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RRC Expertise

Raptor Research Center staff members have extensive experience with raptor biology, survey, and monitoring projects and techniques. Get an overview in the following synopses and see Our Work for more detailed information about their publications and current work.

Raptor Research Center Staff

  • Jim Belthoff holding a burrowing owl in the field

    Jim Belthoff, PhD

    RRC Interim Director

    Jim Belthoff has served as Interim Director for the RRC from 2018 to the present. Jim has been a professor at Boise State in the Department of Biological Sciences since 1993, and he has enjoyed mentoring numerous graduate and undergraduate students along the way. Much of Jim’s research focuses on the biology, behavior, and ecology of owls and other raptors. He is interested in dispersal, migration, mating systems, territoriality, ectoparasites and disease ecology, and how habitat conversion to agriculture affects birds of prey. Jim has current projects related to the population biology, behavioral ecology, ectoparasites, and conservation of burrowing owls; roadway mortality and ecology of barn owls; ecotoxicology in ferruginous hawks; and the behavioral ecology of flammulated owls and western screech-owls.

    In 2020, Jim’s work was honored by the Raptor Research Foundation with the prestigious The Fran and Frederick Hamerstrom Award, a non-monetary award that recognizes an individual who has contributed significantly to the understanding of raptor ecology and natural history.

    Jim Belthoff has served as Interim Director for the RRC from 2018 to the present. Jim has been a professor at Boise State in the Department of Biological Sciences since 1993, and he has enjoyed mentoring numerous graduate and undergraduate students along the way. Much of Jim’s research focuses on the biology, behavior, and ecology of owls and other raptors. He is interested in dispersal, migration, mating systems, territoriality, ectoparasites and disease ecology, and how habitat conversion to agriculture affects birds of prey. Jim has current projects related to the population biology, behavioral ecology, ectoparasites, and conservation of burrowing owls; roadway mortality and ecology of barn owls; ecotoxicology in ferruginous hawks; and the behavioral ecology of flammulated owls and western screech-owls.

    In 2020, Jim’s work was honored by the Raptor Research Foundation with the prestigious The Fran and Frederick Hamerstrom Award, a non-monetary award that recognizes an individual who has contributed significantly to the understanding of raptor ecology and natural history.

  • Research Assistant Steve Alsup in Duck Valley

    Steve Alsup, MS

    RRC Research Associate

    Steve Alsup has been studying birds of prey for more than 15 years. He has experience designing and conducting nesting surveys and nest monitoring for several raptor species throughout the United States, with more than 5 years’ experience documenting the effects of energy development on birds of prey in the Intermountain West. Steve is also a Certified Raptor Bander through the North American Banding Council, and has worked at fall migration research stations in Idaho, Oregon, New Mexico, and Florida. Steve earned a Master’s in Raptor Biology, as well as a Graduate Certificate in Geographical Information Analysis, from Boise State University. His Master’s thesis project focused on the effects of urbanization on Swainson’s hawks in the Treasure Valley and identified landscape and habitat features associated with increased nesting success and productivity. Steve’s work with the Raptor Research Center at Boise State University includes conducting canyon-nesting raptor surveys, documenting poaching of protected avian species, and documenting the spatial and temporal distribution of raptors in the Morley Nelson Snake River Birds of Prey National Conservation Area in southwestern Idaho.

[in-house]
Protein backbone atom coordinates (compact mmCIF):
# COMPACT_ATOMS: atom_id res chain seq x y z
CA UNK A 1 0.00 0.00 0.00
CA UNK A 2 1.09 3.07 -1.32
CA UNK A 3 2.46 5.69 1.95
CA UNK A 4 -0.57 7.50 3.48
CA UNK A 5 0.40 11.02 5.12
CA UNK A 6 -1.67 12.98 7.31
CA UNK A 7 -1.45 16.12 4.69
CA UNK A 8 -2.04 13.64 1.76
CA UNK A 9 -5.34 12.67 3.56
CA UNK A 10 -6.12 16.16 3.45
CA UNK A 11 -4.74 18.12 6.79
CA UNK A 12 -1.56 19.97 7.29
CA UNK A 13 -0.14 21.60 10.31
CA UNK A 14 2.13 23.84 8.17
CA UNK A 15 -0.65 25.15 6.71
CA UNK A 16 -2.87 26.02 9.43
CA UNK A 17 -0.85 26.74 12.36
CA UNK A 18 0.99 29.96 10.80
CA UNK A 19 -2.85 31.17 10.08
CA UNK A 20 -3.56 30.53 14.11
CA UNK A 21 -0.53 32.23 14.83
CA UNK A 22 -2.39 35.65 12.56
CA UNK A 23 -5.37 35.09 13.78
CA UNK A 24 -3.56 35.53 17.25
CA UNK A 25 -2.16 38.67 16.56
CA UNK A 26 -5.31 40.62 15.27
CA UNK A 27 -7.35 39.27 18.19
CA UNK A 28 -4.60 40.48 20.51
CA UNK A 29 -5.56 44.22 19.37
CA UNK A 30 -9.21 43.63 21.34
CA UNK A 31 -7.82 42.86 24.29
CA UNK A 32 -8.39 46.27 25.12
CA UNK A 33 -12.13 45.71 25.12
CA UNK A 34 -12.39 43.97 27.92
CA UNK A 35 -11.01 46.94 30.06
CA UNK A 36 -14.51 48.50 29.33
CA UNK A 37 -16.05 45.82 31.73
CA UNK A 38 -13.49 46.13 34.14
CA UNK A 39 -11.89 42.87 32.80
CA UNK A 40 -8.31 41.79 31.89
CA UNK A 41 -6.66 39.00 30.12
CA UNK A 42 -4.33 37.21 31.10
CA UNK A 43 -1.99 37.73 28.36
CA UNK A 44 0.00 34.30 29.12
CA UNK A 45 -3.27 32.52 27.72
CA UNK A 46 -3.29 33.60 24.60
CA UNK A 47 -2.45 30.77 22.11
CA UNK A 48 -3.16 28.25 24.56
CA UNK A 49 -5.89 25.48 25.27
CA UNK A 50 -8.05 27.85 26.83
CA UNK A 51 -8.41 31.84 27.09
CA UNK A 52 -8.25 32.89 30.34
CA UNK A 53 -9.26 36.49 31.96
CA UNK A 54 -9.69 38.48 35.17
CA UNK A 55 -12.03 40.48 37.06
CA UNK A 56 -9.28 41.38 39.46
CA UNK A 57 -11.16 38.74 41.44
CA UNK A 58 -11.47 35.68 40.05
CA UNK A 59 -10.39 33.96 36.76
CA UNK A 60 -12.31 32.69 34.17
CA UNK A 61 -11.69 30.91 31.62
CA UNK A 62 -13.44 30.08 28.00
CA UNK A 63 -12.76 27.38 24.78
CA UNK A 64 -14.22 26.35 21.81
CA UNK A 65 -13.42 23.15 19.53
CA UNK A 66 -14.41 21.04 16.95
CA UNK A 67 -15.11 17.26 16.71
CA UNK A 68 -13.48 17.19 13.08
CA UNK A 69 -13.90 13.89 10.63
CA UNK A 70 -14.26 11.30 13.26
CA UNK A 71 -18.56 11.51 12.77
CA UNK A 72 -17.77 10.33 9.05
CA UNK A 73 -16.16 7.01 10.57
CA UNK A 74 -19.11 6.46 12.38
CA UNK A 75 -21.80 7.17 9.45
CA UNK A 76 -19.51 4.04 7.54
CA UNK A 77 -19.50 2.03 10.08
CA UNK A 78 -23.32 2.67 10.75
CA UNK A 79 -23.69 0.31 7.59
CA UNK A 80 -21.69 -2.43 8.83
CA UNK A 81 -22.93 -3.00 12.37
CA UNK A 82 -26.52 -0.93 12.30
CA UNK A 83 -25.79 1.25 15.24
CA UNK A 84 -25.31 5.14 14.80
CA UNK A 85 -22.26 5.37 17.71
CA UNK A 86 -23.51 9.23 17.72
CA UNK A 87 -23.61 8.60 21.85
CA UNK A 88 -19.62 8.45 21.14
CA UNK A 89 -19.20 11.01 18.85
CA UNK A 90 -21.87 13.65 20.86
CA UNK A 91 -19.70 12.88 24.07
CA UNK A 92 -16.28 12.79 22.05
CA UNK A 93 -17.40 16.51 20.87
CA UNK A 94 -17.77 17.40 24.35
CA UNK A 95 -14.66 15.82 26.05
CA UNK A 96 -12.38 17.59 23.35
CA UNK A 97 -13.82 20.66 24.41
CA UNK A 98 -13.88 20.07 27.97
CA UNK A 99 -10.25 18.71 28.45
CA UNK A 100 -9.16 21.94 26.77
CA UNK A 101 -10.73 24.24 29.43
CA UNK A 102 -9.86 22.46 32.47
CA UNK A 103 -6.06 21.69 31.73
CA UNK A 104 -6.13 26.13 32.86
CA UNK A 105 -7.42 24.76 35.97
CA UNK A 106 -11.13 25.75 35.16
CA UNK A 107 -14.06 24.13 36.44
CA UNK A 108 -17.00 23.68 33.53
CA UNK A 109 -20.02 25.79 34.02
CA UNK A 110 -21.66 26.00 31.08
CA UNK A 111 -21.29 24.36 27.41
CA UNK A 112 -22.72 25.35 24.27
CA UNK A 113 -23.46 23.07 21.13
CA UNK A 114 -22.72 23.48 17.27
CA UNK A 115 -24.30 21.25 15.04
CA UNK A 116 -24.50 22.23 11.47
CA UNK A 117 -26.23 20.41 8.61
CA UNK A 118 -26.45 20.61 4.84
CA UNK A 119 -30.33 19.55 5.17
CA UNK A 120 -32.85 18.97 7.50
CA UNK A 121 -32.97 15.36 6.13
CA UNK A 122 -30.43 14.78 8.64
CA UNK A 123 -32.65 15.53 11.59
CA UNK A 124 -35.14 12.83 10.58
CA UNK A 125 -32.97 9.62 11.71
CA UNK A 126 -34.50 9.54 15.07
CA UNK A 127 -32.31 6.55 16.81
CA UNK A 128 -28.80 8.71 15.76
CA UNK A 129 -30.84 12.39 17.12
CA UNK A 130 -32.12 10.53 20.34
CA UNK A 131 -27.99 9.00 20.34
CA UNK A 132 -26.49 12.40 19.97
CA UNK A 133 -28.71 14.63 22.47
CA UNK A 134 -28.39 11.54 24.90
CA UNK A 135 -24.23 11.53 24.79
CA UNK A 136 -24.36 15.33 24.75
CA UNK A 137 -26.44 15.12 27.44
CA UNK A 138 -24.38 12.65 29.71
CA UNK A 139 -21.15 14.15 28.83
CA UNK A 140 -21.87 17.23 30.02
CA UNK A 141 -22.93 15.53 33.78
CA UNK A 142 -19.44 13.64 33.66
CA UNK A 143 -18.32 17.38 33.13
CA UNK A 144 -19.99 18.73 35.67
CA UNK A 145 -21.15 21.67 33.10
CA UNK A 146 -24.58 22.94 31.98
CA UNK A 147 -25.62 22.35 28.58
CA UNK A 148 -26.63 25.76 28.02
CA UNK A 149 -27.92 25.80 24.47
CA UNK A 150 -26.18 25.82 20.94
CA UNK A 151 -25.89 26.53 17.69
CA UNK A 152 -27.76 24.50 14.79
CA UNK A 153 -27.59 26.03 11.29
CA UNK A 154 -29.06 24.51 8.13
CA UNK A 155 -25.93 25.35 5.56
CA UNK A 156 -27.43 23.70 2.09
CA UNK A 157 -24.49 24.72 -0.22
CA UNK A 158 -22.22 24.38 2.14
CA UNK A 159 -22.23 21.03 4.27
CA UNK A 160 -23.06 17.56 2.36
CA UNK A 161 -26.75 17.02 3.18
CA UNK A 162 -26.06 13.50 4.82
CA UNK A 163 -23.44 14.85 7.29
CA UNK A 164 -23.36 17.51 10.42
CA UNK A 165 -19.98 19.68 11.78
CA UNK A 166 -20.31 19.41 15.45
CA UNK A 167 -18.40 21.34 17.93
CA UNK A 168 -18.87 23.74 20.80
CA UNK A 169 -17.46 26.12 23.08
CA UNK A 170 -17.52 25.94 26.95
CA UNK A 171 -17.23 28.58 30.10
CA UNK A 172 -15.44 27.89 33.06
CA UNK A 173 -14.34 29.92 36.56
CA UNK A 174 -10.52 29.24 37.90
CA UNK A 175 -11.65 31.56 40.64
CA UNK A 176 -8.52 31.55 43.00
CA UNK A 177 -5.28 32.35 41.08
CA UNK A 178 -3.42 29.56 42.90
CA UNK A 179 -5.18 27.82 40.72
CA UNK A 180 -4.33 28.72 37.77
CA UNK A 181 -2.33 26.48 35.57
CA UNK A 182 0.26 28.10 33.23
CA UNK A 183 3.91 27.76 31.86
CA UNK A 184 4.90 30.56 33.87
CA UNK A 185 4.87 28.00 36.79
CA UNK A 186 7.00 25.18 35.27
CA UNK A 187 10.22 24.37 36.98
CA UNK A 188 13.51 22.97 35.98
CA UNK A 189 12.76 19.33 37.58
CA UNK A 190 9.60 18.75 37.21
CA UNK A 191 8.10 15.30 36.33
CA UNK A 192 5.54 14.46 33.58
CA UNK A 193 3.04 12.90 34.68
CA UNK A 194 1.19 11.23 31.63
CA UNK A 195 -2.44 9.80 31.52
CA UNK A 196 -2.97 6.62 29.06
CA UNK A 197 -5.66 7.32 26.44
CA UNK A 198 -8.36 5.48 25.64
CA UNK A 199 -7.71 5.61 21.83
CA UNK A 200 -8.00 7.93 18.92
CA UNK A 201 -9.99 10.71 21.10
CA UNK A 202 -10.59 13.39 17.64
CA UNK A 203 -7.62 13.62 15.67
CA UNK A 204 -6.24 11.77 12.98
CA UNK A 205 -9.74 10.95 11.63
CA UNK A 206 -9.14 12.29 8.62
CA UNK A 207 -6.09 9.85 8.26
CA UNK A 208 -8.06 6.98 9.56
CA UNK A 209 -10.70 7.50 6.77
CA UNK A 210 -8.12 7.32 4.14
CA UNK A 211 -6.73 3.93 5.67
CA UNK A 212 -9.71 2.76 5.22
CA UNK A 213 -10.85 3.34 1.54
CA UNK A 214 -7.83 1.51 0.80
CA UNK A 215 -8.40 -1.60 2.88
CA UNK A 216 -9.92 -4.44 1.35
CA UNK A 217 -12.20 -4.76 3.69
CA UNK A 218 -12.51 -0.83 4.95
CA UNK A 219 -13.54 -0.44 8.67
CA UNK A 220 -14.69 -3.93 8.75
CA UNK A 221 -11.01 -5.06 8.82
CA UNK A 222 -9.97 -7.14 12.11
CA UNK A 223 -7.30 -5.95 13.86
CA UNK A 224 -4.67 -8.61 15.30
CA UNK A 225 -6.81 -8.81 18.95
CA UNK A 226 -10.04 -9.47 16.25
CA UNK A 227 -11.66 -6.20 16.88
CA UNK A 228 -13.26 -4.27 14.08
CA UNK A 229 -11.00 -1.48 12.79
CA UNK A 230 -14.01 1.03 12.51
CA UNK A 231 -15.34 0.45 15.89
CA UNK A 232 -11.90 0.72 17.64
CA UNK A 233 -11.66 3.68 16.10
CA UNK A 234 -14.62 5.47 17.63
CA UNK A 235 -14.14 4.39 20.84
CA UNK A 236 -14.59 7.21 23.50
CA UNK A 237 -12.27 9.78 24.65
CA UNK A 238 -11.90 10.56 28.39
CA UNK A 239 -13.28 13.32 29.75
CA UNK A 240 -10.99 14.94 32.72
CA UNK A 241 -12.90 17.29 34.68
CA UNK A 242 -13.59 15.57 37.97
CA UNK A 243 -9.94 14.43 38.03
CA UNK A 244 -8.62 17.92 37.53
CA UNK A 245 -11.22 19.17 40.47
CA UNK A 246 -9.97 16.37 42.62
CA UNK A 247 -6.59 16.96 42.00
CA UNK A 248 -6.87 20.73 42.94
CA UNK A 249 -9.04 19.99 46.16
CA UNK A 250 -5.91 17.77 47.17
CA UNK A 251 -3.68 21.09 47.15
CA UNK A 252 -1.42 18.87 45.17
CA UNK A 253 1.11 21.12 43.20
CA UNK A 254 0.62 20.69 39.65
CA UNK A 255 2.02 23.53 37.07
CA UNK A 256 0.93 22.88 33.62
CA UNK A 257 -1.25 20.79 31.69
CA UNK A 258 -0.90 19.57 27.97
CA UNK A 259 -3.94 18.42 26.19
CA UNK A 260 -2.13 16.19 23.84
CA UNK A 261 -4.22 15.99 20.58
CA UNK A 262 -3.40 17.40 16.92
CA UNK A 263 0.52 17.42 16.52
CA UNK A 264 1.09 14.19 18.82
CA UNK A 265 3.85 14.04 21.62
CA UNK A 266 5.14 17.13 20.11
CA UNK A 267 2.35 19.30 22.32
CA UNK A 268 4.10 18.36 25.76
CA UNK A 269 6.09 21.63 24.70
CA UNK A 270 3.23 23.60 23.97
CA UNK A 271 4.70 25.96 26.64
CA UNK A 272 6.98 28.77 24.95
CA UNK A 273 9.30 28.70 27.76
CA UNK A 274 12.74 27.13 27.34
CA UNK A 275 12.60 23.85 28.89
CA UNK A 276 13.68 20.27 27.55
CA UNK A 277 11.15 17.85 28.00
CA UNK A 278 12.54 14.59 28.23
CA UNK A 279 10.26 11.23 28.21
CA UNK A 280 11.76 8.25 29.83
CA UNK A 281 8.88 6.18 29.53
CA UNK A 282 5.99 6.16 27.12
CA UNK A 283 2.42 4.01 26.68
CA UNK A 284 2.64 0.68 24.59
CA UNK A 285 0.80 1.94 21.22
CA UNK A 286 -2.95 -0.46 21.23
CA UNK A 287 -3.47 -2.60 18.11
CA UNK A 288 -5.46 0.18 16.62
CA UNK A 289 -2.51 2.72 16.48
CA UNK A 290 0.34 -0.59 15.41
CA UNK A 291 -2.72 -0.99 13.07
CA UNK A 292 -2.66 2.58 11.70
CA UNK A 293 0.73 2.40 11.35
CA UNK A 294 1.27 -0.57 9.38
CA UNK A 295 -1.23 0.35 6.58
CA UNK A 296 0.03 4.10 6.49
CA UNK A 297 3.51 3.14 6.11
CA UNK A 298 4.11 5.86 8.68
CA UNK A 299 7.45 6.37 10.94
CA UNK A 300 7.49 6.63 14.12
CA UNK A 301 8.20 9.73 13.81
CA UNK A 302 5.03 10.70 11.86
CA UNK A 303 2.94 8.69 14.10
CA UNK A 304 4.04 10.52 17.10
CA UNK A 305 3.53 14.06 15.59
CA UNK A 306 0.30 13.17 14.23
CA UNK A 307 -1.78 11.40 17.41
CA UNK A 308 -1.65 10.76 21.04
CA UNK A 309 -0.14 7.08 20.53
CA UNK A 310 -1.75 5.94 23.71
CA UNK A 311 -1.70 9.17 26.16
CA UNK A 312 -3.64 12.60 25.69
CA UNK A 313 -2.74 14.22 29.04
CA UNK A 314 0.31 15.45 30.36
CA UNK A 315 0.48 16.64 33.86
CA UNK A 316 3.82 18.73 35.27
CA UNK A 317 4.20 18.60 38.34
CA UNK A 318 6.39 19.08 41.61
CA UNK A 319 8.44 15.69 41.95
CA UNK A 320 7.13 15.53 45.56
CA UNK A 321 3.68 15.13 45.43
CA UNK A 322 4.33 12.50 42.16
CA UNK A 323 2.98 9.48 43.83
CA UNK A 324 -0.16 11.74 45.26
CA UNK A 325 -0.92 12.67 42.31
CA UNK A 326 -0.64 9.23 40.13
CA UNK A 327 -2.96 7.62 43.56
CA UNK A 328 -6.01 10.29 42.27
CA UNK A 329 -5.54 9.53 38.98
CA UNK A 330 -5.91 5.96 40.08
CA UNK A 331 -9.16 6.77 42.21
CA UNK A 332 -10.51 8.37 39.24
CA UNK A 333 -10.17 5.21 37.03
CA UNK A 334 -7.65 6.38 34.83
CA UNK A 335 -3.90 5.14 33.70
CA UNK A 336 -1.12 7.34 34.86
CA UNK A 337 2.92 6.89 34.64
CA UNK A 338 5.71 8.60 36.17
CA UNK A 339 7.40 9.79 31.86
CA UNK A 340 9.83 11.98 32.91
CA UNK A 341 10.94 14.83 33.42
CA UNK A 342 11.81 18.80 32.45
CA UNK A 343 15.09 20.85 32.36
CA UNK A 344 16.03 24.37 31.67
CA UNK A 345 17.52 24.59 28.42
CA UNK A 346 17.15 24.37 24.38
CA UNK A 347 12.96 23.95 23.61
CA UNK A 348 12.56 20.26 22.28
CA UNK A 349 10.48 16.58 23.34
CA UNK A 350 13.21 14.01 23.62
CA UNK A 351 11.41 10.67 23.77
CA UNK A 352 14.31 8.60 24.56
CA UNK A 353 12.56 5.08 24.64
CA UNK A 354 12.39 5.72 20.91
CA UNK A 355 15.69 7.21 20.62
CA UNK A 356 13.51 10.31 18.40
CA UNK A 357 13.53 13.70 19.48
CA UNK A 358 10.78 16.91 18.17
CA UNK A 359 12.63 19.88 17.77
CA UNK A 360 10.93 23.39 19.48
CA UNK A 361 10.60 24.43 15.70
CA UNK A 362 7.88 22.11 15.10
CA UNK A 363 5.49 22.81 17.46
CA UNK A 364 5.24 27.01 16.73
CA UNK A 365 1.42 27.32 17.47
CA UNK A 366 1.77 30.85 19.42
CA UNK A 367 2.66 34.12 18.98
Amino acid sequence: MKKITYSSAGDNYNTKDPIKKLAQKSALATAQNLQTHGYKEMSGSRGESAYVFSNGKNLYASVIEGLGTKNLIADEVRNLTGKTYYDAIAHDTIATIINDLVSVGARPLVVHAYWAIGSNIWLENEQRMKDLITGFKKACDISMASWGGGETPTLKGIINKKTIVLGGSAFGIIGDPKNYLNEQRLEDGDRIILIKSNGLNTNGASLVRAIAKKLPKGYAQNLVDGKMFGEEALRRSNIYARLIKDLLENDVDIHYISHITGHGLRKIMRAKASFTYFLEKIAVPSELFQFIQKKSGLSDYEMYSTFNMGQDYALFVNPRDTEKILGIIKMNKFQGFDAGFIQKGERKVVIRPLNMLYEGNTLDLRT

Steve Alsup has been studying birds of prey for more than 15 years. He has experience designing and conducting nesting surveys and nest monitoring for several raptor species throughout the United States, with more than 5 years’ experience documenting the effects of energy development on birds of prey in the Intermountain West. Steve is also a Certified Raptor Bander through the North American Banding Council, and has worked at fall migration research stations in Idaho, Oregon, New Mexico, and Florida. Steve earned a Master’s in Raptor Biology, as well as a Graduate Certificate in Geographical Information Analysis, from Boise State University. His Master’s thesis project focused on the effects of urbanization on Swainson’s hawks in the Treasure Valley and identified landscape and habitat features associated with increased nesting success and productivity. Steve’s work with the Raptor Research Center at Boise State University includes conducting canyon-nesting raptor surveys, documenting poaching of protected avian species, and documenting the spatial and temporal distribution of raptors in the Morley Nelson Snake River Birds of Prey National Conservation Area in southwestern Idaho.

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